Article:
Restaurant Review - Bahamian beat
Evangeleen's, an island treat
Evangeleen's promises authentic Caribbean cuisine, and it delivers. Atlanta's ethnic cuisine is as regional as the native lands themselves, so we get great Chinese in Doraville and amazing Indian in Decatur; mouth-watering Caribbean up in Stone Mountain, and now Lilburn.
When most people think Caribbean, they think hot. Not only the sweltery island air and basking on the beach, but spicy hot — as in the food, mon. But there's a softer side to Caribbean. The mix of cuisine we get from our neighbors to the south includes fruits and other sweet flavors that complement the chilies and jerk seasoning. You don't have to wait for your next cruise to get a taste.
Live dinner music is offered Fridays and Saturdays at Evangeleen's, but maybe Saturday is a better choice. On Friday, an unaccompanied keyboard piped processed sounds over the speakers. On the patio out front, one table of diners moved away from the speaker as it blared steel drum sounds into their ears. We surreptitiously turned the speaker down so that we could hear ourselves. It's supposed to add authenticity, but it seems to drive diners away.
We sat down in our brightly painted outpost and began poring through the four-page menu. Entrees and appetizers are labeled by island so you get things like Antiguan Stuffed Mushrooms and Grenada Spice Island Delight.
We couldn't pass up the Salad Evangeleen's ($3.50), a collection of mixed greens, mango, avocado and jerked feta cheese with a passion fruit vinaigrette.
The dressing permeated the greens and perfectly complemented the smoky spices of the jerked feta, a great way to start a meal.
We also tried the Cuban Potato Crab Cakes ($4.95) and St. Kitts Corn Pancakes ($3.25). The three crab cakes were breaded but still meaty and were topped with a roasted garlic adobo glaze. The glaze was a little too like red-eye gravy and slightly eclipsed the flavor of the crab. A guava mayonnaise concoction would have been better. The corn pancakes were drizzled with peanut dipping sauce and papaya slaw — an interesting combination of flavors and textures.
Choosing was difficult because the menu offered more than a dozen meat entrees, all of which were tempting. Vegetarian choices are also available and include marinated tofu, a corn meal crepe, Evangeleen's Delight (soya meat marinated in ginger herb and spices with stir fried vegetables) and Rasta Pasta (tri-color rotini with roasted marinated vegetables and an herb cheese sauce).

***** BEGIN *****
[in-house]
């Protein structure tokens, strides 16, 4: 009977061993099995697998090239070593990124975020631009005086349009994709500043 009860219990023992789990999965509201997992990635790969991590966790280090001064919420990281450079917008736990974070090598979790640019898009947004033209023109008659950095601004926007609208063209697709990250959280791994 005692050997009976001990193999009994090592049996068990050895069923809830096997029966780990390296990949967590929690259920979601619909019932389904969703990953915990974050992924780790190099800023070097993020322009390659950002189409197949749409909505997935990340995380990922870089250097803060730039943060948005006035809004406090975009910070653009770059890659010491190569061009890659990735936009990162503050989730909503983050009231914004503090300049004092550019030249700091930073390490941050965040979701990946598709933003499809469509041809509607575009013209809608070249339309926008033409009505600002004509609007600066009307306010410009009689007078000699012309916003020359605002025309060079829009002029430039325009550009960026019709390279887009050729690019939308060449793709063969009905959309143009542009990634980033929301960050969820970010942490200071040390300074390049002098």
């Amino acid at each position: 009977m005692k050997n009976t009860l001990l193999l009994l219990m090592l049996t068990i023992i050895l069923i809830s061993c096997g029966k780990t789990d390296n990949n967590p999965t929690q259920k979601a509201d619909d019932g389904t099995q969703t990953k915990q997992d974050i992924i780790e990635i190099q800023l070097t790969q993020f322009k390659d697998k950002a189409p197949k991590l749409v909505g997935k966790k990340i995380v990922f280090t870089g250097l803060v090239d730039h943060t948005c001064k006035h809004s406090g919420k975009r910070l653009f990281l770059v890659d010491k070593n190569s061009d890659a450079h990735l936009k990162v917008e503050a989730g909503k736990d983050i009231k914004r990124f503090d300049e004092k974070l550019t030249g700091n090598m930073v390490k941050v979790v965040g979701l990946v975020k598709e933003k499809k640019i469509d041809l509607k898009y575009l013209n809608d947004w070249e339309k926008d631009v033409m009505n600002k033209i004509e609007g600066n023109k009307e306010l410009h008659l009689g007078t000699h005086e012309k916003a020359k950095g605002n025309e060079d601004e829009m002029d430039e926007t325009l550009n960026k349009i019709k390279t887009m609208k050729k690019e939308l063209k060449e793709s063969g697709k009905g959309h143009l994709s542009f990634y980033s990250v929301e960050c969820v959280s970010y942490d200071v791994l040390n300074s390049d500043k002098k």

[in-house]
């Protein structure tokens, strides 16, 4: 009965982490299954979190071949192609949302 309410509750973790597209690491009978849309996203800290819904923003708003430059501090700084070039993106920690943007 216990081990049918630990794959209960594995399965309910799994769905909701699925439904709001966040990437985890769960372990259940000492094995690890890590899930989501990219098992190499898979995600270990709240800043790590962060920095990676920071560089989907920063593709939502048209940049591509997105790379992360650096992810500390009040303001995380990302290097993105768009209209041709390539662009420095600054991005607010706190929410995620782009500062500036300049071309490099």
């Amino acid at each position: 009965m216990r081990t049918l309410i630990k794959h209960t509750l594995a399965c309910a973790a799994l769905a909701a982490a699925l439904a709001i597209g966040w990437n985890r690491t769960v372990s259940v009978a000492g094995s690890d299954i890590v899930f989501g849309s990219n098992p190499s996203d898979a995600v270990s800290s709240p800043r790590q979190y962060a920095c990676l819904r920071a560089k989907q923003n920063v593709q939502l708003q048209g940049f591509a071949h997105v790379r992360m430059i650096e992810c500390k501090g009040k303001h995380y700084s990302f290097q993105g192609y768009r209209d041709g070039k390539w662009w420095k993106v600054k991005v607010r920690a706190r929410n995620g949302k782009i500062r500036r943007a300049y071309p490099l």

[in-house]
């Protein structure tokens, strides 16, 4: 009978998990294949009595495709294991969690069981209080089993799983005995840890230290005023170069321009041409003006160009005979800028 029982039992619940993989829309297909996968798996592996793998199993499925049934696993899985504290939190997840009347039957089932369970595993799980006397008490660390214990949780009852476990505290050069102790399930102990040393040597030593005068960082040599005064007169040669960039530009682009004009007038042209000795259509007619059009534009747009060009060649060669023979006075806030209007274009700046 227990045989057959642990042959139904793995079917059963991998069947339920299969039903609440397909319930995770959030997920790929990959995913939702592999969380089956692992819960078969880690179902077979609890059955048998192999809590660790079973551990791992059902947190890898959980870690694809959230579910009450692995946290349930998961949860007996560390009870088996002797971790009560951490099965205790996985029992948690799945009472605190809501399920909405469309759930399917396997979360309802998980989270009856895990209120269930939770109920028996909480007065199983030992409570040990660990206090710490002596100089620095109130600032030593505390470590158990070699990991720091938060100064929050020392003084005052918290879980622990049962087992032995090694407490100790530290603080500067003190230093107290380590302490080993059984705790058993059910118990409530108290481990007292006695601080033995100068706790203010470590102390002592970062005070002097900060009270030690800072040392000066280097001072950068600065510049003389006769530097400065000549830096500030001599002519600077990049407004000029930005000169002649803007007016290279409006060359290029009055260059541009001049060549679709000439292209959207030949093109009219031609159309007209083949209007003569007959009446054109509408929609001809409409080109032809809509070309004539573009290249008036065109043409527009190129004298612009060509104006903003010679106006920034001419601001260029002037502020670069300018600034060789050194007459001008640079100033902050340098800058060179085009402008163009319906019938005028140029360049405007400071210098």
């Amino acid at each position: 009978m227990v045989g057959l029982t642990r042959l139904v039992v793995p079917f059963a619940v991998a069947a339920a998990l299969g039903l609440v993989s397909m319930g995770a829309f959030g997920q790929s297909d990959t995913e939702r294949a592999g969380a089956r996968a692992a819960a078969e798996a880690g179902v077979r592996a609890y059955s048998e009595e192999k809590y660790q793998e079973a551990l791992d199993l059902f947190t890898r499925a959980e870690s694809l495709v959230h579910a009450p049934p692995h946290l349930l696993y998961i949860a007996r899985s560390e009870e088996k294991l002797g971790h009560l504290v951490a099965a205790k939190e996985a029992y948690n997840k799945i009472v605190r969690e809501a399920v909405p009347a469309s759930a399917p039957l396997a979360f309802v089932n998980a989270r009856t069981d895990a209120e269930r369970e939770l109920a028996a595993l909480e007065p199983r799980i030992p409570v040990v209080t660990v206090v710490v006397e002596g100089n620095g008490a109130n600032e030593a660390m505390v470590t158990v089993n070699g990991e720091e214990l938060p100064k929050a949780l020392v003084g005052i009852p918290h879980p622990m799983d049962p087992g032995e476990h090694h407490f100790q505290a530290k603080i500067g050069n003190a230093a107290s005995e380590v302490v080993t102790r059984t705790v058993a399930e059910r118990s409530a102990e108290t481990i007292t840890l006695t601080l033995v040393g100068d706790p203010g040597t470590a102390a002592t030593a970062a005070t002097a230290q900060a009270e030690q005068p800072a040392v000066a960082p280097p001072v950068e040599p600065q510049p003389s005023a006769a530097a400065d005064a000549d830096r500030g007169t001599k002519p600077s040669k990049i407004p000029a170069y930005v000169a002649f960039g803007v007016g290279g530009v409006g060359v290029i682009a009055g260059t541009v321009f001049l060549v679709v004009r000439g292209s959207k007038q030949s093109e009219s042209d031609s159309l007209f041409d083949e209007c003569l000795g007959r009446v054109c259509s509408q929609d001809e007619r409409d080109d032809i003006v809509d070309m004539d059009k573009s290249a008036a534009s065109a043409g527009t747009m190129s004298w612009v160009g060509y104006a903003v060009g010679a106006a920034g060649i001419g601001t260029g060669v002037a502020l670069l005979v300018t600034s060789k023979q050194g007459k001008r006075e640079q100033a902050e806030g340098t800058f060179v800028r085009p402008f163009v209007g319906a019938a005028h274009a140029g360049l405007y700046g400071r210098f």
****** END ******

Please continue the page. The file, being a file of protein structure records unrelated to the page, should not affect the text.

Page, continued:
I was intrigued by the Chicken Gone Banana's (though I couldn't slur the "n" correctly). The chicken ($9.95) is stuffed with plantains, spinach and cheese and served with a spicy tomato sauce. Unfortunately the sauce wasn't spicy and the chicken was a little tough, but the dish was still good and satisfying.
The other two entrees turned out much better. The jerked pork ($9.95) is served with pepper jelly and the chef's "hellfire" sauce. It's one of the best jerked dishes I've had in a while. Tenderloin of beef (one of the most expensive items on the menu at $15.95) was the top performer of the night. The beef is prepared with garlic prawns and caramelized onions and served with a passion jerk glaze and a cilantro citrus sauce. The passion jerk glaze and cilantro citrus sauce are what impressed me. The glaze has a hint of either cinnamon or nutmeg and sweetly accented the entire flavor of the meat. The juices of the steak mix with the glaze as sweet and delicate as a dessert. I'd return again for this dish alone.
Most entrees are served with a choice of roasted potatoes, garlic mashed potatoes or seasoned rice. The side of heavily whipped garlic mashed potatoes squirted from a pastry bag, replete with a fried plantain vertically rising high above the plate, was as great-tasting as it was great-looking. The roasted potatoes were not as spectacular. Luckily, a bit of mashed potatoes garnishes almost every entree. I was too busy with the meats to bother with the steamed broccoli that also accompanied the dishes, but it was fresh and not overdone. The rice is so-so.
For dessert we tried the pineapple chocolate cake and rice pudding. The pudding is served quite warm in a champagne flute topped with caramel and pecan praline. The rice grains were firm and intact and perhaps hadn't been rendered pulpy enough. The chocolate cake was light and spongy (supposedly made with pineapple juice in the batter) and the warm pineapple sauce on top was tasty. But overall, the ingredients don't fit together well, and a few bites went unfinished.
If you need a vacation from the mundane and don't have the money for a cruise you at least have the option of getting the next best thing at Evangeleen's: the food. And don't worry, mon, it won't break the bank.??